SIDE STREETS: Colorado Springs ranks behind Oakland? Really?

September 21, 2011
photo - Getting to the stadium home of the Raiders and Athletics isn't so bad, but what about the rest of Oakland? Photo by NATHAN VAN DYNE, THE GAZETTE
Getting to the stadium home of the Raiders and Athletics isn't so bad, but what about the rest of Oakland? Photo by NATHAN VAN DYNE, THE GAZETTE 

A recent ranking placed Colorado Springs just 34th among large U.S. communities in walkability.

Whoa! This is where you can get on a trail in Palmer Lake and walk, run or bike 35 miles all the way to Fountain!

How can we rank behind top-rated New York City in walkability?  New York scores an 85 and the Springs gets a measly 45?

The Springs has 102 miles of urban trails — and 100 more under development. Are they comparing the Midland Trail to some alley in Queens?

Even worse, the top 10 “walkable” cities includes Oakland? Ever try walking around Oakland?


Heck, we have trails that snake from downtown, through our neighborhoods and out to our sprawling suburbs, which cover 200 square miles.


As usual, I had stumbled onto the exact point of the walkability ranking by Seattle-based Walk Score without realizing it.

The ranking is not about places to stroll or bike along scenic streams or through pine-scented forests.

It scores residents’ ability to do basic errands on foot or bike. The Springs fell in the “car dependent” category. New York, Oakland and the others are in “walker’s paradise.”

Oakland? Really?

I guess Oaklanders can easily walk (I’d suggest briskly walking) to the grocery store, pharmacy or (I'm guessing here) self-defense classes.

The website rewards places where folks can leave their cars parked and get to work and school. Places where you can bank, find day care, get a good meal, exercise or catch a movie on foot.

Let’s face it, it’s tough to leave your car at home here.

Did I mention the 200 square miles we occupy?

Walk Score’s Josh Herst encouraged cities to improve their scores.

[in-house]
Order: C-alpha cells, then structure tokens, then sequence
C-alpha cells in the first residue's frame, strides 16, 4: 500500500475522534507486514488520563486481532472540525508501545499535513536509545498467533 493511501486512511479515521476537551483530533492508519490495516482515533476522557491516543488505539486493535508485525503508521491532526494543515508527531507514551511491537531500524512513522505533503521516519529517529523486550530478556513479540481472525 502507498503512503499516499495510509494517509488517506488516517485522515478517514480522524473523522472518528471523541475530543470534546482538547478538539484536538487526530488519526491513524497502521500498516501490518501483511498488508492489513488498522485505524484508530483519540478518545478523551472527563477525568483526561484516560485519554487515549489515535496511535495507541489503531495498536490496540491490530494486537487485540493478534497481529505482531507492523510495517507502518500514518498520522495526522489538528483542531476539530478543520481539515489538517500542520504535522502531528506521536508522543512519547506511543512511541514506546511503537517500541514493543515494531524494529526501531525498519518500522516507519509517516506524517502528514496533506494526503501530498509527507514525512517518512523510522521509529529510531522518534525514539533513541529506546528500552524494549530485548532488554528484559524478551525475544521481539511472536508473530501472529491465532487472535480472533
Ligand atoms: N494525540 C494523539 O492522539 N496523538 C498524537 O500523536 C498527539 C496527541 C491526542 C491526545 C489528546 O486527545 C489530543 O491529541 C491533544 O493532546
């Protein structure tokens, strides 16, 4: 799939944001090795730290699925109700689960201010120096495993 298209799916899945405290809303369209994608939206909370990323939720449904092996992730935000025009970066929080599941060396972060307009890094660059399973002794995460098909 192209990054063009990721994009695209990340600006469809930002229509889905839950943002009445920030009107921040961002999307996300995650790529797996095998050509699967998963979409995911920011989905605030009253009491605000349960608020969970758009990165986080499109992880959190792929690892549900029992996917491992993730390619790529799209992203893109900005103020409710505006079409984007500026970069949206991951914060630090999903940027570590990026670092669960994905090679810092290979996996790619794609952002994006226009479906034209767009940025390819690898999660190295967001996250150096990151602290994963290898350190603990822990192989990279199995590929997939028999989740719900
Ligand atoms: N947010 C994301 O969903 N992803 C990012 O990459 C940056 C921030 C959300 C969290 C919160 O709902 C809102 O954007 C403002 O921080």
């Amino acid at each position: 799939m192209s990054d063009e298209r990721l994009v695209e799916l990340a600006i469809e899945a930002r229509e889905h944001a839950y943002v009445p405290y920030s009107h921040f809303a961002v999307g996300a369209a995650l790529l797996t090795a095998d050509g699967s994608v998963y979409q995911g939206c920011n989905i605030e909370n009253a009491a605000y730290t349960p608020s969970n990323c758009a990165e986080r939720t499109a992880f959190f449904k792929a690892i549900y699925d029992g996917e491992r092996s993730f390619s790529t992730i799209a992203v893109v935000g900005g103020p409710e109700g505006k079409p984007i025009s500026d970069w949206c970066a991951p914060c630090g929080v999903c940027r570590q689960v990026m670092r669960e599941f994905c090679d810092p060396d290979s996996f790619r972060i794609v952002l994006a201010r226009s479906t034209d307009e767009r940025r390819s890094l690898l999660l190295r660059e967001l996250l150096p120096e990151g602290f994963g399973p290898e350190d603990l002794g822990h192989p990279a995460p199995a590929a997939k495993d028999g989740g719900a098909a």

In a news release, he said houses in walkable neighborhoods have higher value because of their proximity to amenities.

Plus, they generate less pollution and boast healthier residents, he said. Folks living in walkable neighborhoods typically weigh eight pounds less than residents of a sprawling suburb, according to his research.

I checked out Walk Score’s website, It’s very cool and include rankings of individual neighborhoods.

Old Colorado City came in first with a 59! Downtown scored a 58. Both are pedestrian-friendly and have lots of public gathering places. They are mixed-use and blend retail, commercial and residential as well as all income levels.

Falcon ranked last with a score of 5 while upscale Flying Horse scored a 6.

(See details on my blog.)

But there’s hope. Ryan Tefertiller, a senior city planner, said recent changes to the downtown zoning encourages “walkability.” And the city would help developers apply walkable concepts in all new neighborhoods.

“I think the zones make sense in certain areas,” he said. “In theory, I could see one in Old Colorado City, or North Nevada Avenue or South Academy Boulevard. It would make sense.”

Sounds great. As long as we improve our score without turning us into another Oakland!

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